Is it a wonder that I rarely write at this blog? I think about HD every single day, but I don’t want to think too hard. A friend recently sent me a note and told me she’d read Lisa Genova’s Inside The O’Briens, a fictional account of a family living with HD. She loved the book and found it so interesting… she couldn’t believe how horrible this was… she thought I might want to read it. I know she meant well; they all do–– they, being every single person who forwards the latest HD article, book, story, thinking that somehow I want more HD in my life. I don’t. I know people mean well. Hell, I read Inside The O’Briens on my own. I chose it. But, half way through (a quarter?), I realized it was just more self-punishment. I could have written a more realistic portrayal. It’s a good book. I suppose it hits the key nails on the head, for those who want a meaningful, informative read… but it’s much uglier. It’s much more insidious. Not taking anything away from Ms. Genova; I enjoy her writing, but it was a story she wrote. I live it. No bitterness or hard feelings, but a book is a a book. Those of us living it, know that it’s much harder.
I felt the same way when I went to see the devastating film Do You Really Want To Know? (You can watch the entire 1+ hr film with that link). It is a gut wrenching, incredibly real look at HD and it’s impact on families, regarding the decision to get tested. I felt like I was in it. After 10 minutes, I truly wanted to run out of the theater, my two friends sitting awkwardly, tried to be comforting. But I feel like I owe it to my mother, my sister, my aunt, my grandmother… the ones I love, who have HD, to read that book, watch that movie, bear witness. Guilt. I have to be grateful with each article, news story, item that people recommend… when I just want to escape, pretend it’s not real, forget about all of this. In those cliché movies where someone sells there soul to get something, this is the part where I sign the contract.
So, this is what Christmas felt like. I’m not making excuses or apologies for it not being more thoughtful, more grateful, more or less anything than what it is. This is what it was… unedited.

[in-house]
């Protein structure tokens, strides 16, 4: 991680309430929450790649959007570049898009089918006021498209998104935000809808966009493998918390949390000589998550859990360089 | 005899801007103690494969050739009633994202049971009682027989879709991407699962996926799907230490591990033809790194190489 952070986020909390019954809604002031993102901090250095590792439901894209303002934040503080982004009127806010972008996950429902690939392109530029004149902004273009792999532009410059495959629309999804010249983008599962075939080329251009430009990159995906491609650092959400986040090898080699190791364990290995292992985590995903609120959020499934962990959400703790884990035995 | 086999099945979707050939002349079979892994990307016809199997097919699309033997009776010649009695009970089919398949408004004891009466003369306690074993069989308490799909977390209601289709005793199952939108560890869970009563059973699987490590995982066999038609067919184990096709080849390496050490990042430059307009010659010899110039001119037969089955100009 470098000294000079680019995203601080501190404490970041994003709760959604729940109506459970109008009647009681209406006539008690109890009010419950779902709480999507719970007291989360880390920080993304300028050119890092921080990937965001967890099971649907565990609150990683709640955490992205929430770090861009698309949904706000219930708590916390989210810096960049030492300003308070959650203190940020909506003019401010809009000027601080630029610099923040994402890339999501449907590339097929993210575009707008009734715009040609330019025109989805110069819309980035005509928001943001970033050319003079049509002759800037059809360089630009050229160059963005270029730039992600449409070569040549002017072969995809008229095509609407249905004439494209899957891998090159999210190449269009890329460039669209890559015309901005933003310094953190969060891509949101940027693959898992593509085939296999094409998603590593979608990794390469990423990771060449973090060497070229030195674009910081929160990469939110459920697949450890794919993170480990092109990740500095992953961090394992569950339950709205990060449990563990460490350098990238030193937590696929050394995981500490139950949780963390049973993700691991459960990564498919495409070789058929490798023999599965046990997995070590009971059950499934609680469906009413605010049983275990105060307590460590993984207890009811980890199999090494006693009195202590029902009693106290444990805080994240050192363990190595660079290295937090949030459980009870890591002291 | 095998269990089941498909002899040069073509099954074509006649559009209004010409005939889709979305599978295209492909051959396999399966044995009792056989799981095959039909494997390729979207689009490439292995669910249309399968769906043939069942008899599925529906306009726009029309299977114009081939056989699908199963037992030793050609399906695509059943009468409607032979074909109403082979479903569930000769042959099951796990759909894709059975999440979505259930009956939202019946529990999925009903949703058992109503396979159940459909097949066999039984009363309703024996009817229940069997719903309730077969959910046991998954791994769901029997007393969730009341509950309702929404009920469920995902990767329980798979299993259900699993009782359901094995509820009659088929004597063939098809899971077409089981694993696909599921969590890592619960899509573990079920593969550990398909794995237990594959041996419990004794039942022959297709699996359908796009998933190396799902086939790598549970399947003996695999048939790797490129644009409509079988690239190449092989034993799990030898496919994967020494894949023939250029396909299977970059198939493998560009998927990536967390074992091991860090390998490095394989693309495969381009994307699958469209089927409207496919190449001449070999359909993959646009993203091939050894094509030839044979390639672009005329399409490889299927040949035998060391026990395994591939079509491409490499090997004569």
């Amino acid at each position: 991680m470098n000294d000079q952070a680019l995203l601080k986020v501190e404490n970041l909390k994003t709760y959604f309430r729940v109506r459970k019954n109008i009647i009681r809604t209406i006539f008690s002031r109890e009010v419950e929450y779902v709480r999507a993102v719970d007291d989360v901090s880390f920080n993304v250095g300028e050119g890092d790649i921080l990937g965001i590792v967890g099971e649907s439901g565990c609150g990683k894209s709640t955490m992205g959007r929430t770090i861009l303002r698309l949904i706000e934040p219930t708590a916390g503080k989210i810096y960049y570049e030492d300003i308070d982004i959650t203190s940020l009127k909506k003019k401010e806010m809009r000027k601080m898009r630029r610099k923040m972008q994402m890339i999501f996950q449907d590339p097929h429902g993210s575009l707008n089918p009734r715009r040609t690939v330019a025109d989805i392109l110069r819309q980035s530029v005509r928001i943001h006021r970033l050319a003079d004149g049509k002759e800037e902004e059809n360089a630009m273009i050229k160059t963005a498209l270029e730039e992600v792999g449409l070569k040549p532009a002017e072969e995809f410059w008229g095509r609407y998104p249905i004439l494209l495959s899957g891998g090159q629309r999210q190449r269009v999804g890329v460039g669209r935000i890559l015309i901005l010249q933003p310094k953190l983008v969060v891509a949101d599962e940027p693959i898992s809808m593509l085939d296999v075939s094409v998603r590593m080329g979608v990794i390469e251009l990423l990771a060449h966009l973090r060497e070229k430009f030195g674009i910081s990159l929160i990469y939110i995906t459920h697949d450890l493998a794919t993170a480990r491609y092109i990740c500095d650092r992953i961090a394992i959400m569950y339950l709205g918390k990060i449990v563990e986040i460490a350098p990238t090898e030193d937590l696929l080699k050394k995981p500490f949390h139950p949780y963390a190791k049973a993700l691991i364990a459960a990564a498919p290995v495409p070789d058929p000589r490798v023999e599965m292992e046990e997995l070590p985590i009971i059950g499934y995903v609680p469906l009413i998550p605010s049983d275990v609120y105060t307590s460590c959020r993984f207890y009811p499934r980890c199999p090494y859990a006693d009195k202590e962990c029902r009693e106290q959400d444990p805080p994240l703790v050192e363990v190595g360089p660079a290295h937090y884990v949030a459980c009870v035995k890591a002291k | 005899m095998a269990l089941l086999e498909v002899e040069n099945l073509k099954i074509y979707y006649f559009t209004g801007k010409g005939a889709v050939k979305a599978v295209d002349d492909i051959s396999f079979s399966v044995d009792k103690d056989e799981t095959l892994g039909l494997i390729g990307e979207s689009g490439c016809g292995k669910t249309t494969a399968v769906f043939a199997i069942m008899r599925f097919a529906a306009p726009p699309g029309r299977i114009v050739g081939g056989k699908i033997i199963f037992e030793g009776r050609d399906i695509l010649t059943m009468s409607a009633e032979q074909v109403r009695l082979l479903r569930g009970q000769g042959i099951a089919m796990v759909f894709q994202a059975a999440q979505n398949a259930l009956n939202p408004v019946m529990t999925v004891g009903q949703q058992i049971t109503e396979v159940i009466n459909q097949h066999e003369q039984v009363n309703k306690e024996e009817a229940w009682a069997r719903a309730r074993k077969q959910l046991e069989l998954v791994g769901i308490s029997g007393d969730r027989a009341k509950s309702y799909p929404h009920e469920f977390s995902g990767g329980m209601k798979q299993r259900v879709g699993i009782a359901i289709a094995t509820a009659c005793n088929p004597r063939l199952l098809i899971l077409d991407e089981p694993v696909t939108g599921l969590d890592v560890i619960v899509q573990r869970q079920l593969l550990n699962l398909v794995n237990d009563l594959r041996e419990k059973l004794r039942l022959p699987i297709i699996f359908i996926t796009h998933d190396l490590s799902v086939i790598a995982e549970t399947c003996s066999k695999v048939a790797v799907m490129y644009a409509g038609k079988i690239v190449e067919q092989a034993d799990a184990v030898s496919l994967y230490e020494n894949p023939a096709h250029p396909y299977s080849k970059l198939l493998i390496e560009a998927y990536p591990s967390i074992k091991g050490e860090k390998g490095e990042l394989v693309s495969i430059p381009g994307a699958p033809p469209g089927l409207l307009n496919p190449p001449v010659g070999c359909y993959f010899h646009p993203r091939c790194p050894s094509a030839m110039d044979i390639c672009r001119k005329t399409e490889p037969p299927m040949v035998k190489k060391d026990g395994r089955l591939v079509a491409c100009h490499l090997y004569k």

Watching my sister pause, step, pause; seeing her hands dance ever so briefly in the air, and her eyes focus, wander, focus… that inevitable HD dance, that I’ve seen before. Taking deep breaths to calm my own sense of panic, my own desire to retreat. Knowing that this may be one of the last years that we can really talk and connect… or maybe next year will be, or maybe it was last year? Grateful that we can be together, but desperately wanting to turn back the clock and shake fairy dust on the scene. I catch myself watching her beautiful daughter, my niece, and wishing I could spare her all of this, but I know that none of us will be spared. Guilt, guilt, guilt. Longing, longing, longer. Wishing, wishing, wishing. Love, love, love. LOVE.
There’s no rhyme or reason; there’s no silver lining. I know I must accept what is and not what I wish were true. I know I need to accept my sister where she is, and not where I want us to be. None of this is fair… to her, to me, to any of us. I feel so grateful that she found R and that he loves her and understands all of this. I’m grateful for his patience and compassion. And yet, when he asks her if she took her pill, or asks her if she’s done something she needs to do, and we all stop and listen, and we’re all watching her, but trying to pretend this is normal… I resent the spotlight HD shines on her. Fucking HD… always taking the spotlight––always sucking the oxygen from the room, the light from our day. Taking the people I love away from me; taking our opportunities to work through things we still carry; coloring my past, my present and my future. Guilt, guilt, guilt… who am I to say all of this? I was spared.